F orbidden Lives: LGBT stories from Wales is the first book on Welsh LGBT history. Here its author Norena Shopland tells us more.

What time period does Forbidden Lives cover?

It stretches across the ages. It starts with Gerald of Wales, which is medieval, and goes up to the present day (it’s got Jan Morris in it – who is still alive and wonderful). It’s only the tip of the iceberg really; there were so many people I wanted to include but – just space-wise – we couldn’t. I didn’t want to include people about whom a lot is written, like Ivor Novello – you can go online and read all about his sexual orientation. So there’s an awful lot in the book which is either brand new or very little-known, and it’s a case of trying to bring these stories into worldwide LGBT history.

Forbidden Lives So there’s enough Welsh LGBT history to warrant another book?

And more. I’m still discovering people. The nice thing about history and research is it never stops. Also, [Forbidden Lives] is short stories about people, but we need a history book about LGBT Wales that relates the subject to England, Scotland, Northern Ireland, and the rest of the world; we need the overarching history book, as it were.

Which stories in Forbidden Lives resonate with you?

I really enjoyed writing about the women; when you look at Frances Power Cobbe, Mary Lloyd, the Ladies of Llangollen… they just got on with their lives, they just did what they wanted to do. Also Cedric Morris’ story is very touching and funny as well. It really was a privilege to write about these people; the thing that struck me was how fascinating they all were.

One interesting figure in the publication is Henry Cyril Paget, the 5th Marquess of Anglesey (also recently the subject of theatre production How to Win Against History).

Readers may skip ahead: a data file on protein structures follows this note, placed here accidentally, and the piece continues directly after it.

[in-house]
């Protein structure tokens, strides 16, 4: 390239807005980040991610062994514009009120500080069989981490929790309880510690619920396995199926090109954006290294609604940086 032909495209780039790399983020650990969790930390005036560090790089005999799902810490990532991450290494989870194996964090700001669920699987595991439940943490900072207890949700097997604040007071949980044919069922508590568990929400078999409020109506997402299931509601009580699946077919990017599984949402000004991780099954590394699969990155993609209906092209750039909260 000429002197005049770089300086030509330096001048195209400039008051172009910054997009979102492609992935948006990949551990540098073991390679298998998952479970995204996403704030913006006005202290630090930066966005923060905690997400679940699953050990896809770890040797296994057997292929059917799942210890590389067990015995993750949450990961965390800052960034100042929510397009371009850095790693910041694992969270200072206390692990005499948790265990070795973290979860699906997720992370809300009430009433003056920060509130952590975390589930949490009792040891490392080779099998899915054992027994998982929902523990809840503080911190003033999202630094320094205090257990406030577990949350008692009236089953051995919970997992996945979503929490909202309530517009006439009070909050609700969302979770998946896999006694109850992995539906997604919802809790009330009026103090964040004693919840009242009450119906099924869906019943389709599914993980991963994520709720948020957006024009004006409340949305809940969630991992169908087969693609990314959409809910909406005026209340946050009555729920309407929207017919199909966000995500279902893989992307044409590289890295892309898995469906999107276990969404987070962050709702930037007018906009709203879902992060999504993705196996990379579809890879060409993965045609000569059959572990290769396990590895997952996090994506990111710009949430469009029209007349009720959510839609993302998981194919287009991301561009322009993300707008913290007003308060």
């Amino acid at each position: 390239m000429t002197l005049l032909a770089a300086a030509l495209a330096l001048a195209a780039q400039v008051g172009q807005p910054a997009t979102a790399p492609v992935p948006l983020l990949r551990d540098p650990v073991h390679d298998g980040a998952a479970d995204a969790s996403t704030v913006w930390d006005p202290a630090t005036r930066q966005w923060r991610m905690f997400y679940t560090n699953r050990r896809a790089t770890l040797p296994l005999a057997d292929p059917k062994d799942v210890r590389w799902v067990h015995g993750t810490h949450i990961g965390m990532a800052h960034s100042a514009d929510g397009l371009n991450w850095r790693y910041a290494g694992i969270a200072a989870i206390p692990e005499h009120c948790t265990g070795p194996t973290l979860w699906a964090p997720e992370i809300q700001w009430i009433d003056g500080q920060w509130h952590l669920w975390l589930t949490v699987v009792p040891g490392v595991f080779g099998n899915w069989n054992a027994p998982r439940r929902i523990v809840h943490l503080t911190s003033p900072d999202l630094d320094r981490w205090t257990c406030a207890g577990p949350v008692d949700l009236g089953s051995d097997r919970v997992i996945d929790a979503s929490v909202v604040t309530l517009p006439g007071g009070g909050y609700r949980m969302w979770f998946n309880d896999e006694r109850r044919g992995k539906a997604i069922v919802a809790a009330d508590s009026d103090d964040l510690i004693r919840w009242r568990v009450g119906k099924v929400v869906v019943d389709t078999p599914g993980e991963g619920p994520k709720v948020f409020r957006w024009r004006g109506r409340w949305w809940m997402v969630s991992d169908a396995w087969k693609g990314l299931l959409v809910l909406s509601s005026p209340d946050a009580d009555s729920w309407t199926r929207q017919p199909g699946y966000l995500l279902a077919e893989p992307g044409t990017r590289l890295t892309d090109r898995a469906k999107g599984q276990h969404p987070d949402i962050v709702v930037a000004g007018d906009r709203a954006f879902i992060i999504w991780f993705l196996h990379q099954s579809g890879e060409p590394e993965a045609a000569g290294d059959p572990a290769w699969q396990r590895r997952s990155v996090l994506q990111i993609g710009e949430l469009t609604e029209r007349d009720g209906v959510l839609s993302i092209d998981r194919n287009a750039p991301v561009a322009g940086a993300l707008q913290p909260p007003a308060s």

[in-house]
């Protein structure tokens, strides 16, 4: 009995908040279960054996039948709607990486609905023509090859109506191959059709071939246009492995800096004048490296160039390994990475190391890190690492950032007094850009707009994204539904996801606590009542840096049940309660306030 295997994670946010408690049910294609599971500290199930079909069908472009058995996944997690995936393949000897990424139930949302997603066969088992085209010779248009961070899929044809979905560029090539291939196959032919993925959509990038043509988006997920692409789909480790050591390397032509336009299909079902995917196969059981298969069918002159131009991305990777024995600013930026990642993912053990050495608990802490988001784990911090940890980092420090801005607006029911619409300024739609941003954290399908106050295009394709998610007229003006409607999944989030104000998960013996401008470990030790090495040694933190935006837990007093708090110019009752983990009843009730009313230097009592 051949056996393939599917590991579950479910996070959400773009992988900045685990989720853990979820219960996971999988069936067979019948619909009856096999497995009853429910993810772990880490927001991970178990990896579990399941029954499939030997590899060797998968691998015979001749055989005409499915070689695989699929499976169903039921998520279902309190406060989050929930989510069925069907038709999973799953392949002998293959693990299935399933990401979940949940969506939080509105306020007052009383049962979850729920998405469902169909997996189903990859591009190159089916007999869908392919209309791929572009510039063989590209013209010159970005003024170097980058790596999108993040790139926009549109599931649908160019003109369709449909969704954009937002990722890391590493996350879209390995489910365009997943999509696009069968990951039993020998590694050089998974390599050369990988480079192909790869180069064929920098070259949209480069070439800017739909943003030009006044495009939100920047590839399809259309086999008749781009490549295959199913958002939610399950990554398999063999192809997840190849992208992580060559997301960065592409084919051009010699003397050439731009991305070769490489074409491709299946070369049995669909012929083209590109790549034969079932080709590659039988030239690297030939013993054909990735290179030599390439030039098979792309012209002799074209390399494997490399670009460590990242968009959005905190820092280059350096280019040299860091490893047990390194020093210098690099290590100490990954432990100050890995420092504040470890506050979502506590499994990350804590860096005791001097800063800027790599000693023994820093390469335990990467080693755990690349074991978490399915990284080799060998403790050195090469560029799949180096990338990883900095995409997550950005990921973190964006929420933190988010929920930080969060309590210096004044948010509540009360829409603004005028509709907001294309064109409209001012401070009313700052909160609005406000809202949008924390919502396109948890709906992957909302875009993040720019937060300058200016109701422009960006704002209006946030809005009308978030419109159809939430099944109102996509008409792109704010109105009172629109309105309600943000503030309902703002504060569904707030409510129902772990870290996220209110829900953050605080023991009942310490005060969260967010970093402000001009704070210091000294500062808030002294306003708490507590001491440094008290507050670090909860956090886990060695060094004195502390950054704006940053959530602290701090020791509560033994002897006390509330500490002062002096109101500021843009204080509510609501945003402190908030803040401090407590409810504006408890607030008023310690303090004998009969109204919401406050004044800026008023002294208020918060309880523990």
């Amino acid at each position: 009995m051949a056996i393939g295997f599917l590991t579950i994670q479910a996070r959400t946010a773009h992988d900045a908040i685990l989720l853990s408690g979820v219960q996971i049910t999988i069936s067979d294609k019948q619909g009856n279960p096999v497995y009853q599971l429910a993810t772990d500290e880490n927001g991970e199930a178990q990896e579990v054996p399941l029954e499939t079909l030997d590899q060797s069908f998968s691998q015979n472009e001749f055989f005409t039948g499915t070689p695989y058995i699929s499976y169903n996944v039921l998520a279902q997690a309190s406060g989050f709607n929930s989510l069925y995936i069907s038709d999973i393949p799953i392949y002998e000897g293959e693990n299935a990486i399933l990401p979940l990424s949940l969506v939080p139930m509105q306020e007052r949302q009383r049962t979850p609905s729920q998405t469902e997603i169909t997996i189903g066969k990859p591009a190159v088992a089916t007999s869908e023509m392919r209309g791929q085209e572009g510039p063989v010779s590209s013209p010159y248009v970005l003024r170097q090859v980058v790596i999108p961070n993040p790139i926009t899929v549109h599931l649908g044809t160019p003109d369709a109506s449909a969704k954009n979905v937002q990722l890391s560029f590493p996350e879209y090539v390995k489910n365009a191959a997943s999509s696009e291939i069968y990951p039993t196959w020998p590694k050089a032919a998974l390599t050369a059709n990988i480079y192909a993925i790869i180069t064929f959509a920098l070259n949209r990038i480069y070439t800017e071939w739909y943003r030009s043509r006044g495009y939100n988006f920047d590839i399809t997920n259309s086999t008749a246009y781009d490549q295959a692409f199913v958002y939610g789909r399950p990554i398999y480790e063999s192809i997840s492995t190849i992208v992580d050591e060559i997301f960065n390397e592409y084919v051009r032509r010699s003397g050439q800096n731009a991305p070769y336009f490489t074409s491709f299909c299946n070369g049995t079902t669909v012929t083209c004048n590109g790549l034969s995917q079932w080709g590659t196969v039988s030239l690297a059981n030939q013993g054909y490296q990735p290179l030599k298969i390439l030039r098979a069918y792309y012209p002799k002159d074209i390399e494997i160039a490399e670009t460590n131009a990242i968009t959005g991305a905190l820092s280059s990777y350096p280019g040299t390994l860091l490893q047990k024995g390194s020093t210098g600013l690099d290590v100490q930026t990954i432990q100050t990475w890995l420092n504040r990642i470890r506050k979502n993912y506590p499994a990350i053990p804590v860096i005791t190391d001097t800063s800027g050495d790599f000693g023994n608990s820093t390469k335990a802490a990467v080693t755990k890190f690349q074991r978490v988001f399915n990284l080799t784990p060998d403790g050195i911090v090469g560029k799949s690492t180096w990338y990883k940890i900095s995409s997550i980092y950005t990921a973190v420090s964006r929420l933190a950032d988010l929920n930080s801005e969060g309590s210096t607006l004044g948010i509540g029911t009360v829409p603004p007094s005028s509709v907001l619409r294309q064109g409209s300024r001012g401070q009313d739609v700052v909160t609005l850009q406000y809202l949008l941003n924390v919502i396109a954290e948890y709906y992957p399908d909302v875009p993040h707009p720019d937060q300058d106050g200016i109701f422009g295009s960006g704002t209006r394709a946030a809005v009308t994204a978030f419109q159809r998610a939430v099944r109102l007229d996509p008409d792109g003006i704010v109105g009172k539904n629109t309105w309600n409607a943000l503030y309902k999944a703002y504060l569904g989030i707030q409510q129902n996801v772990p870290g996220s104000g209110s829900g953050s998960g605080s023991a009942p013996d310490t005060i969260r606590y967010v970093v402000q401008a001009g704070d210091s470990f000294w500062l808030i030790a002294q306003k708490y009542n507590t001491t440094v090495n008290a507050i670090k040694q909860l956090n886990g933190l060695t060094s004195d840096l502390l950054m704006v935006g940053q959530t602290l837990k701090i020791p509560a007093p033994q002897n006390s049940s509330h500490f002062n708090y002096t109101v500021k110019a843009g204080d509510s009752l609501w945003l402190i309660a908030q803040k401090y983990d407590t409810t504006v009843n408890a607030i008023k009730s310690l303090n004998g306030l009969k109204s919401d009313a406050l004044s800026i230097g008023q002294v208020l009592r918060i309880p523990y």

One of the problems I had, when researching the book, was gatekeepers who decide what we can and cannot know. I approached a number of people, and they’d say: “Oh, no, it’s all rumour and innuendo.” And you’d think, “Hang on a second; you can’t make that decision for us.” Some of the figures in the book I’ve deliberately included in order to stop people saying it’s all innuendo and rumours. Henry Paget is one of those figures – he’s quite often dismissed with, “You can’t prove he’s gay.” Well, prove to me someone was heterosexual.

Why do this book specifically on Welsh LGBT people?

One reason is that in order for people to engage with history we have to give them local heroes – local characters that Welsh schools, colleges and universities can use if they want to address LGBT History Month using people from their local area. The other reason is the enormous influence that Welsh people have played [in LGBT rights]. If you look from about the 1940s, right up to the 1970s, Welsh people have really been at the forefront – playing leading, influential roles.

Forbidden Lives: LGBT stories from Wales is available now.

serenbooks.com

Comments are closed.

The Spirit of Cilla: An Interview with Kara Lily Hayworth

After acting on screen and stage Kara Lily Hayworth has now risen to play one the UK’s best-loved national treasures. […]

Proper Trousers: An Interview with Adam Kashmiry

Sam Bennett “You were born a girl, in the traditional sense, in Egypt,” I say to Adam Kashmiry, not quite […]

Number One in Stonewall’s Top 100 Employers List

The National Assembly for Wales has been recognised as the 2018 UK leading employer for lesbian, gay, bisexual and transgender […]

Ryan & Liam Simpson-Trotman: “It’s About Being Brave and Bold”

Oxfordshire is undoubtedly blessed with a wealth of excellent chefs, but few have the kind of fierce passion and sheer […]

A Fyne Chat with Charlie Healy

Charlie Healy auditioned for ‘X Factor’ in 2009 as part of Harmony Hood, managing to get to the judges’ houses […]

Christian Adore and Eaton Messe: Wholesome Drag

Francesca Forristal sits in Oxford’s Jam Factory with a liquorice tea, talking tattoos and her interest in what makes a […]